One day while I was working in the basement of the Peabody, plugging away at inventorying drawers, I was listening to a podcast called Astonishing Legends. It was an episode titled “The Tall Ones” exploring the legends and lore surrounding giants around the world. It came as a surprise when I heard the hosts say the name W.K. Moorehead! My ears instantly pricked up.
The podcast hosts went on to cite a New York Times article written on July 14, 1916 under the headline “Find Horned Men’s Skulls: Remarkable Discovery by Archaeologists in the Susquehanna Valley”. The short article stated that Professor A.B. Skinner of the American Indian Museum, Rev. George Donehoo, Pennsylvania State Historian, and Professor W.K. Moorehead of the Phillips Andover Academy uncovered a burial mound at the Murray Farm site while conducting research at Tioga Point in the Susquehanna Valley. In the mound, they uncovered the remains of sixty-eight men, believed to have been buried around the year 1200 AD. According to the article, the average height of these men was seven feet, with many being even taller. Also found with the remains were very large stone celts and axes, further evidence of the men’s gigantic size. Perhaps most interesting of all, some of the skulls had two inch bone protuberances on their foreheads. Well, this was something to explore!
Looking through historical texts and documents, it is clear that giants have been a topic of interest for centuries. Not only are they mentioned in the Biblical story of David and Goliath, but in fairy tales such as Jack and the Beanstalk, and the legend of Paul Bunyan. One pervasive theory about giants is that they are actually Nephilim (also from the Bible), the offspring of an angel and a human. Even some historical figures such as Gilgamesh are thought by some to have been giants.
Many newspaper articles from across the country in the nineteenth and early twentieth centuries claim to have found giant skeletons. Some accounts even call them a lost race of giant people, but many others hypothesize that they were giant Native Americans. An eight foot tall Native American skeleton was said to be found in Towanda, Pennsylvania in 1822. A headline from The World newspaper on October 6, 1895, read “Biggest Giant Ever Known-Nine Feet High and Probably a Prehistoric California Indian.” Some, like the Cardiff Giant, which was actually a buried stone statue, were proven to be hoaxes. Yet the stories still remain popular. Even Captain John Smith, in his account of meeting the Susquehanncocks in 1608, described them as giant-like. But were there really giants roaming this land before us? Or horned giants for that matter?
After some further digging, it was discovered that the “horned giants” found by Moorehead and others at Murray Farm were not horned at all, nor were they giants. Professor Skinner wrote a corrected article for the New York Times but it was not as publicized as the original, so it is harder to find. Apparently while excavating the site, a workman shouted out “There are horns over his head!”, after discovering a bundle burial which had been covered with deer antlers. An excited visitor or reporter at the site heard this and asked another workman, who decided to play a joke and claim that the skeletons had horns growing out of their heads. Another version says that a disgruntled camp cook made up the story.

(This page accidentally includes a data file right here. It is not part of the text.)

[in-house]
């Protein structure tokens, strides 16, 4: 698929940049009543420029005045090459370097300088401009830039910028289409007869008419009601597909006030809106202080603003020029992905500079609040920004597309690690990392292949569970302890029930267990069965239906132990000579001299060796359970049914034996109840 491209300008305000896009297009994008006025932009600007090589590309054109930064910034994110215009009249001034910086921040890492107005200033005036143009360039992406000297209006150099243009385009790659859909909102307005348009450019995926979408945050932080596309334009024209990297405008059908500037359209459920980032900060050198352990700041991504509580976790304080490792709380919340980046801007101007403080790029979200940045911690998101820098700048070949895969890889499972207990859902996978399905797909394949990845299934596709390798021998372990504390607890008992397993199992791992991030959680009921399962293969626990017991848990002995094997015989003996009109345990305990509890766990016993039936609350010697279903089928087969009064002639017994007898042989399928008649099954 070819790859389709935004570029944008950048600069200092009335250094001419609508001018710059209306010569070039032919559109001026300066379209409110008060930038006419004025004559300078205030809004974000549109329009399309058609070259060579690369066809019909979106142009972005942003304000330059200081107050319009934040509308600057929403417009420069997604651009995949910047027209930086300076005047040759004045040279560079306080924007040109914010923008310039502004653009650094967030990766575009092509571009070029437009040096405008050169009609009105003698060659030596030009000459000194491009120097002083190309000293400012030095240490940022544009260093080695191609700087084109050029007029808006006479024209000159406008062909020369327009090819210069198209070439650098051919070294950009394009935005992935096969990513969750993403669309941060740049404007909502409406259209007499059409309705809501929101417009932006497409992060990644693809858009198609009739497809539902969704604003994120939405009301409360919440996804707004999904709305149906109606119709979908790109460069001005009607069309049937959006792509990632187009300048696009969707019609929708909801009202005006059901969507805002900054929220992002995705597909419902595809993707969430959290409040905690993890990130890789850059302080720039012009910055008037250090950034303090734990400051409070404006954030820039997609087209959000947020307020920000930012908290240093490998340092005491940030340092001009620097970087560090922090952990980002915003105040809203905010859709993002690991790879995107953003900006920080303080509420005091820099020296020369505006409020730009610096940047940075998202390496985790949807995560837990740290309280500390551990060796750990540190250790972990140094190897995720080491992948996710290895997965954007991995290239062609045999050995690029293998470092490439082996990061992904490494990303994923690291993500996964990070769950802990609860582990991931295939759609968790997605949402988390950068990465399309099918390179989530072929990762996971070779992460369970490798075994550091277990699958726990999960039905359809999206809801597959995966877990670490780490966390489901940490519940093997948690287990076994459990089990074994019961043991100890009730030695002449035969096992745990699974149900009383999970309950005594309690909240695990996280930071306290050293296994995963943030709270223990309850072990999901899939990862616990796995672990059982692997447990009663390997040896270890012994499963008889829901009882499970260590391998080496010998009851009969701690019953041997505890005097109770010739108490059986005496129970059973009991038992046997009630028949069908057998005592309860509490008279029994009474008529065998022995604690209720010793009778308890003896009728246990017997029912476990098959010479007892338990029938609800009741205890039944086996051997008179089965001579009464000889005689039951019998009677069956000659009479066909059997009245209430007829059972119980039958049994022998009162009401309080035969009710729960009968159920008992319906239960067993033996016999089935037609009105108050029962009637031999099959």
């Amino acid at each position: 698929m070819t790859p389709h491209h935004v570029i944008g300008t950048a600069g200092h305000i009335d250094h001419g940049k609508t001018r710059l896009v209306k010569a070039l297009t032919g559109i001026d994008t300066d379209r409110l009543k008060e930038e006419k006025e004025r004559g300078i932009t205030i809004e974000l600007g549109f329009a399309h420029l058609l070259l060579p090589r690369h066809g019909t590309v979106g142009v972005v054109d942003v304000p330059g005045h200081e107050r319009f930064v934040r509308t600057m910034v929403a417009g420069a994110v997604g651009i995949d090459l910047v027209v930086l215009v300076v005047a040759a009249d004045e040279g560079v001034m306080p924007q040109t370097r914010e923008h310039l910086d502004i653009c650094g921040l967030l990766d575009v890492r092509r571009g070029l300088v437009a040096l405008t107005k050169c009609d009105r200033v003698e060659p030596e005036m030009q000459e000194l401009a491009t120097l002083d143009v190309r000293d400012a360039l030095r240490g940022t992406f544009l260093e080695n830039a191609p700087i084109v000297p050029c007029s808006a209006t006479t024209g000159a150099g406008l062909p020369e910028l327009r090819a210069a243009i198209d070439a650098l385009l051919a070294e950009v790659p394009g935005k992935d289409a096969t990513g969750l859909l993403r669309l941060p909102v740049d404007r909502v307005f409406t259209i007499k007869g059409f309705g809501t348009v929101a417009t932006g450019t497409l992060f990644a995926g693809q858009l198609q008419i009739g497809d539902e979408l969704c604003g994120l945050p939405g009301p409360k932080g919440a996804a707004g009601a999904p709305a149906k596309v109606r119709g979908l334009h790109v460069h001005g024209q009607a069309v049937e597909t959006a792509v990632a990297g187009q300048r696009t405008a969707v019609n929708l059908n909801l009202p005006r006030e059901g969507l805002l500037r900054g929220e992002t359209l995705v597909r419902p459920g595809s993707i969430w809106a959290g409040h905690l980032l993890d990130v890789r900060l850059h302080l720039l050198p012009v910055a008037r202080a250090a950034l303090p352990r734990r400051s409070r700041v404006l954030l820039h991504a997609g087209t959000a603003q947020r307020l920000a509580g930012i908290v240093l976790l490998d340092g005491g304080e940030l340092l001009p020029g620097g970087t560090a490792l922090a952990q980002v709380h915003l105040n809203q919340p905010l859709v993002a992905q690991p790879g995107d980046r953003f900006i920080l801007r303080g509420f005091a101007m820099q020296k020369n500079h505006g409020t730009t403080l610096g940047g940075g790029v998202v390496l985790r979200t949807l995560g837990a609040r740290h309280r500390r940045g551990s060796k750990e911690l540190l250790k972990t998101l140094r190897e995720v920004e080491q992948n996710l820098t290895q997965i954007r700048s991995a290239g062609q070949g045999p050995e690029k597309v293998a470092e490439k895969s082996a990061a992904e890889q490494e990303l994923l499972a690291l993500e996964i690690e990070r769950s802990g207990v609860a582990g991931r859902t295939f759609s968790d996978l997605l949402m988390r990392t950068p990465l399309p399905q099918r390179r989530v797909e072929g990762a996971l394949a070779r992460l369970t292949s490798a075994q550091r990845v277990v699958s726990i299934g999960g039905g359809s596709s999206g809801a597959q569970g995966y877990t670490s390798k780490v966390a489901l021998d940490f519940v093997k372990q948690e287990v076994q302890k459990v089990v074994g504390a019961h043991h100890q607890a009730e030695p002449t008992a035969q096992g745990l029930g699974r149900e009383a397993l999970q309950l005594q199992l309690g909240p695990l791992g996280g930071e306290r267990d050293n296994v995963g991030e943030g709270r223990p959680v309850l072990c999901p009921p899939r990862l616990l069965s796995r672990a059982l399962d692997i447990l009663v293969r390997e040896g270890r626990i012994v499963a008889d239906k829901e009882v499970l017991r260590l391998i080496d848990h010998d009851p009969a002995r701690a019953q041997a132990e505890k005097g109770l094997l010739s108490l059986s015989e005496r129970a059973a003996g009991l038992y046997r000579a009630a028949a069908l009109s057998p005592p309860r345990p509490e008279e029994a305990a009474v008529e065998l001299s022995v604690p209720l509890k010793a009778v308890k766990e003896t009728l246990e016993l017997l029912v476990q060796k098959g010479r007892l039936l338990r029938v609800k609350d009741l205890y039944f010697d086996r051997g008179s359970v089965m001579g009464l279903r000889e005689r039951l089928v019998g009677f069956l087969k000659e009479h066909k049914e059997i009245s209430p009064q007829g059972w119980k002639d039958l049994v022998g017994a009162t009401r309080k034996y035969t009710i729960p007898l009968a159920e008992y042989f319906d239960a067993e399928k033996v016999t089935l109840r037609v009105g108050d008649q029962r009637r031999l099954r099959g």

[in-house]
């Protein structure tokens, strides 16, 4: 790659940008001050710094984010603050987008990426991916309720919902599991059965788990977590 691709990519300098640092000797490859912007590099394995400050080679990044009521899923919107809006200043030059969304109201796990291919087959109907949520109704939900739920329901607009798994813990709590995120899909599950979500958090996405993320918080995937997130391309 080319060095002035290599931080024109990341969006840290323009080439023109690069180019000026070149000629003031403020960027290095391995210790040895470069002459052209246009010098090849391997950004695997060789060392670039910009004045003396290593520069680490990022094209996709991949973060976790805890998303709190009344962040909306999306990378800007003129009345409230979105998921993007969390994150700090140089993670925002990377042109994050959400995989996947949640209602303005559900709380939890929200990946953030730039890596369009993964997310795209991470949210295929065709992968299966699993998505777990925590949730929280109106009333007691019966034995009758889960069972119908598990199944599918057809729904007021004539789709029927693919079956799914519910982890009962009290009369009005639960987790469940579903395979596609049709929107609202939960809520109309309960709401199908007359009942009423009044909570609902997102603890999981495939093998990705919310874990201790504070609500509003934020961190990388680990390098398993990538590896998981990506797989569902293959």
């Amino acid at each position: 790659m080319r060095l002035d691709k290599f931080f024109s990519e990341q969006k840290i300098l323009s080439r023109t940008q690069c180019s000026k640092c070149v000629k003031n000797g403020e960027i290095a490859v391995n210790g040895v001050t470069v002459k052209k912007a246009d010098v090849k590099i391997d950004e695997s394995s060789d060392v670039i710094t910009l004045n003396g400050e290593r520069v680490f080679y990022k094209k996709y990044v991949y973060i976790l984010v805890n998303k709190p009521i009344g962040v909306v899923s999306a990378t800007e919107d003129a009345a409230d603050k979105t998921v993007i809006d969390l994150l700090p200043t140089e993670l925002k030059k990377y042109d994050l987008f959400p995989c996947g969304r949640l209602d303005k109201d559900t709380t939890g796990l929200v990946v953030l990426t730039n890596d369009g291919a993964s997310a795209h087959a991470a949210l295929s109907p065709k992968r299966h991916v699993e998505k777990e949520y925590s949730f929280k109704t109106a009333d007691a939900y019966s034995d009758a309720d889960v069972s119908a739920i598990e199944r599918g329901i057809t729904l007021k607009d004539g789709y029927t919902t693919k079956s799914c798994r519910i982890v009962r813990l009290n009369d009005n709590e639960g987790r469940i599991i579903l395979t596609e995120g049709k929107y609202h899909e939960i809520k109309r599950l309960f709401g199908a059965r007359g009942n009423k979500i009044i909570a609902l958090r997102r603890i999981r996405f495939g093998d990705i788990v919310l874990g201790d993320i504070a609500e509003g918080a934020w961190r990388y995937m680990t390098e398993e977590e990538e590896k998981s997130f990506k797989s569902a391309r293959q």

This explains the story about the horns, but what about the supposed enormous height of these individuals and the other accounts of giants found nearby? It is thought that these skeletons, as well as accounts of living “giant” Susquehannocks, were not giant at all, but just taller than average. At the time, the average height of most Europeans was about five feet six inches tall, whereas Native Americans were thought to average about six feet tall. While six inches is not that big of a difference, anyone taller than six feet may seem like a giant to the generally shorter Europeans.
Another reason for the discovery of “giant” skeletons is that these bones were often misidentified as human when they actually belonged to extinct animal species. It may seem far-fetched that anyone could misidentify a mammoth bone as that of a human, but other than the skull, human bones actually look very much like animal bones. So to someone not trained in osteology, a very large rib bone may seem like it is from a human skeleton. Many skeletal remains have been innocently misidentified this way, not only as giants, but as monsters or “Titans” as well.
Over time it seems that this giant narrative of Native Americans by Europeans was exaggerated and, coupled with misidentified animal bones, resulted in the discovery of “giant skeletons.” However, these so-called giant skeletons always seem to mysteriously disappear after being excavated, leading many to believe that they either never existed, were misidentified animal bones, or it was actually just a taller than average person.
After hearing the podcast, I did some digging of my own through Moorehead’s records, just in case I could find anything related to the “horned giants”. I found many documents related to the Susquehanna Valley expedition as well as correspondences between Moorehead, Skinner, and Donehoo. None of these documents ever mentioned the “horned giants” or the article written in the New York Times. I did find a picture of Professor Skinner holding a perfectly normal looking skull with no protuberances while at Murray Farm. Moorehead also wrote a short report of the excavation, and again, no mention of giants was found.
Even though the horned giants of Pennsylvania turned out to be nothing more than a tall tale (pun intended), it was fun to hear a story about Moorehead on one of my new favorite podcasts! I wonder what interesting stories I’ll uncover next!